Enter Cuonzo Martin. All offseason, we heard whispers and rumors that the staff had fallen in love with Geist. I guess in a way that made some sense: he’s a big guard and a hard-nosed one, at that. That seemed right up Martin’s alley. But still... Jordan Geist? A Top 5 recruiting class with two point guards made the prospect of giving meaningful minutes to a backup point guard from the year before a questionable move.
As previously noted, Geist hasn’t changed a lot over the course of this season. A lot of his advanced statistics either haven’t changed from last year or their improvement can reasonably be chalked up to increased playing time. For example, Geist’s assist and total rebounding rates are up slightly (18.4% to 22.9% and 7.1% to 9.4%, respectively). The assist rate is encouraging, but still a little low in the context of his turnover rate, which is also up from 14.4% to 20.7%, again likely due to his increased minutes.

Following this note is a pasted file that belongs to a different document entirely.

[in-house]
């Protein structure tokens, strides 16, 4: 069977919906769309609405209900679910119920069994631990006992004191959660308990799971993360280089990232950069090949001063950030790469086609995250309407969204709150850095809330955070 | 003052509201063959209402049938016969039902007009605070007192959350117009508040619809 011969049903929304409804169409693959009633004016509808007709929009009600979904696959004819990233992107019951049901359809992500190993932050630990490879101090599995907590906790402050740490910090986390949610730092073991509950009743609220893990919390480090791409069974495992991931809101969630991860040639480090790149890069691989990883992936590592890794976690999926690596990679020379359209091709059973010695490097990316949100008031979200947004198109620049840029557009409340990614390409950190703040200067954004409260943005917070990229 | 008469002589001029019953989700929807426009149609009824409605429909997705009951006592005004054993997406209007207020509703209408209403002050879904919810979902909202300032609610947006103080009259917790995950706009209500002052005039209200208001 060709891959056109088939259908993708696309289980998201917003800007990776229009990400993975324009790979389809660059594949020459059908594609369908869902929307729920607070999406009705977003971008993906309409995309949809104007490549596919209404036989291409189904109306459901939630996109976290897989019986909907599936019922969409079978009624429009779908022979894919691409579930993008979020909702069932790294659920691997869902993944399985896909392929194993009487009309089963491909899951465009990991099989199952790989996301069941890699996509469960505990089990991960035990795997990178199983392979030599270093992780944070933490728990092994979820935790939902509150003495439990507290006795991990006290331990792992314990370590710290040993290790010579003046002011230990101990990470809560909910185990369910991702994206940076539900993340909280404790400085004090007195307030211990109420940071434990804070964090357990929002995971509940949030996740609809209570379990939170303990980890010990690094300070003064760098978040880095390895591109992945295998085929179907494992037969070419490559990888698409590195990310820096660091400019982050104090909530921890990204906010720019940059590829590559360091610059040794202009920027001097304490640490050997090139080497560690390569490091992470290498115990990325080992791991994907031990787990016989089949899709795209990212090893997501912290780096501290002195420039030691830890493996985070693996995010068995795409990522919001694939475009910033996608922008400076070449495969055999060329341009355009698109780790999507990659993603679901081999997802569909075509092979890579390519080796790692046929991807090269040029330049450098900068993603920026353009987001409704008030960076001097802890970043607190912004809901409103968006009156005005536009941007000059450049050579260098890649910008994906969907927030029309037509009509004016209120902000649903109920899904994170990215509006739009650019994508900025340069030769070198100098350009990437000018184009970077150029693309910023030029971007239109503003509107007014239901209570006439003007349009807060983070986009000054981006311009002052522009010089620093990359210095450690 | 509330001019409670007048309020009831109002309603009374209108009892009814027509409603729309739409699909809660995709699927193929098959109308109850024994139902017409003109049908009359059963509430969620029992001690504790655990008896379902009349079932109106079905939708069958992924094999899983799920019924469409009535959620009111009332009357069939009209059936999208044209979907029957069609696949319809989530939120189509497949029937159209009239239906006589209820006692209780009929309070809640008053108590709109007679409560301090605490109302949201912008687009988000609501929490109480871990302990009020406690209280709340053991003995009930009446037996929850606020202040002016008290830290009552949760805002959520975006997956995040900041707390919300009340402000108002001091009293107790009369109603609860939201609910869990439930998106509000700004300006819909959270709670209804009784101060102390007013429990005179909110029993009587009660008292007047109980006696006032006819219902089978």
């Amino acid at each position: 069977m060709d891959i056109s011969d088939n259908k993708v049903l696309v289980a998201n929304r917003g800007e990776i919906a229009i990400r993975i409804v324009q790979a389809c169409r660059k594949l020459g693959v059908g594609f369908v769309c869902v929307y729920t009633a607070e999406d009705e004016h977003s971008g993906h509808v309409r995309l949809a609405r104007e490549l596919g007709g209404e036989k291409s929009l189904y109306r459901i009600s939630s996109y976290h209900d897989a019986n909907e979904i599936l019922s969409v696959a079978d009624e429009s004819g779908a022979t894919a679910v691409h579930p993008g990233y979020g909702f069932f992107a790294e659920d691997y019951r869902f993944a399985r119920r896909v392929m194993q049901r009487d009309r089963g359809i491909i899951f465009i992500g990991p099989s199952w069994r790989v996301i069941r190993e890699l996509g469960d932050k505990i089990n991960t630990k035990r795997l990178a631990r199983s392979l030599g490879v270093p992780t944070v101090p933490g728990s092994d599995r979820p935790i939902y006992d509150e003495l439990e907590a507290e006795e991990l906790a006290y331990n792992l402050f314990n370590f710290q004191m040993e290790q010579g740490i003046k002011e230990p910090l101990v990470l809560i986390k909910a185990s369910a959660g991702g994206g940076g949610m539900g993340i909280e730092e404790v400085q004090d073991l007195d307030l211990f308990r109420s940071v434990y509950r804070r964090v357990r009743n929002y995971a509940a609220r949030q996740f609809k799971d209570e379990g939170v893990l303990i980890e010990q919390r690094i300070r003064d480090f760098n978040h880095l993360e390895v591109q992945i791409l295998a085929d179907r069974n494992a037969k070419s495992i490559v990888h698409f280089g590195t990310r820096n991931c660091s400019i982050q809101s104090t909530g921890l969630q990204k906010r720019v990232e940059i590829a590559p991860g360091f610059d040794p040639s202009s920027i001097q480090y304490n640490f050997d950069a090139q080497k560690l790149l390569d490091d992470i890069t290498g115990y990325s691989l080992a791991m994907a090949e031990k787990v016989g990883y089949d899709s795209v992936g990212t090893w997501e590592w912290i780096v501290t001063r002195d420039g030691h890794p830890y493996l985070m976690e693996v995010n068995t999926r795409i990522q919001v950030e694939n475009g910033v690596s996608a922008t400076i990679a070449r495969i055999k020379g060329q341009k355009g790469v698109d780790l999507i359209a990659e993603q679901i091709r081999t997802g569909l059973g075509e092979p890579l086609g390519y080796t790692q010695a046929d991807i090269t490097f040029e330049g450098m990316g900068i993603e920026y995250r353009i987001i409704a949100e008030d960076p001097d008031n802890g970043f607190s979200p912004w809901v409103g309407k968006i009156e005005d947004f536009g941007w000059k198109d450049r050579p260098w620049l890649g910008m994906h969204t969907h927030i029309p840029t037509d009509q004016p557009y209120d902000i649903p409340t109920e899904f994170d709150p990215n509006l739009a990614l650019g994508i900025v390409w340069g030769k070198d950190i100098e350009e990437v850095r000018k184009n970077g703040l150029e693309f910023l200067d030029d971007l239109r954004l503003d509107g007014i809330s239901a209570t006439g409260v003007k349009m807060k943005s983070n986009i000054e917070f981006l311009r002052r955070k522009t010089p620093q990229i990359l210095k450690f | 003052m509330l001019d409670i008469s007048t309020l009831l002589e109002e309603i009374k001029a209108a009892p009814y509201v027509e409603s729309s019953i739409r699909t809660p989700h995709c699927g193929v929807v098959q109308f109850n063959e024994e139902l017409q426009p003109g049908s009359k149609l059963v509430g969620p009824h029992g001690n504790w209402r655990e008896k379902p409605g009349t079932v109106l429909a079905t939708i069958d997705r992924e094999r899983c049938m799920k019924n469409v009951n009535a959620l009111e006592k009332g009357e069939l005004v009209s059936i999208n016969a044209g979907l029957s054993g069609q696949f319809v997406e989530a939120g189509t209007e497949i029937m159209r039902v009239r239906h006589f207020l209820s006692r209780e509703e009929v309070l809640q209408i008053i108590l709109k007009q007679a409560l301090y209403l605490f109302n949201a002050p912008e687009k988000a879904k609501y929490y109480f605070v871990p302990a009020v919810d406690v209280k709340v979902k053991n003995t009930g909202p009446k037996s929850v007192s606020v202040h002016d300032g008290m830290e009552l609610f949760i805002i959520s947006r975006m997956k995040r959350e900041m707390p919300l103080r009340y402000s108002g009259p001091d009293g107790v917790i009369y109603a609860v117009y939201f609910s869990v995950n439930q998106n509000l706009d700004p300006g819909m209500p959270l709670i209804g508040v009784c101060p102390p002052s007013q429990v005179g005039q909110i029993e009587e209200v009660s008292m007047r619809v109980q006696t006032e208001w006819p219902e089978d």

But really, those changes don’t exactly mirror each other, especially when you consider that his minutes haven’t really gone up that much. He played about 55% of available minutes in Kim Anderson’s last year. And under this new staff that apparently loves what he brings to the table: just a touch over 58%. A 143% jump in TO% doesn’t exactly sit well when he’s bringing the same contributions in all other areas: his points, rebounds, and assists per game are all up less than 1 each.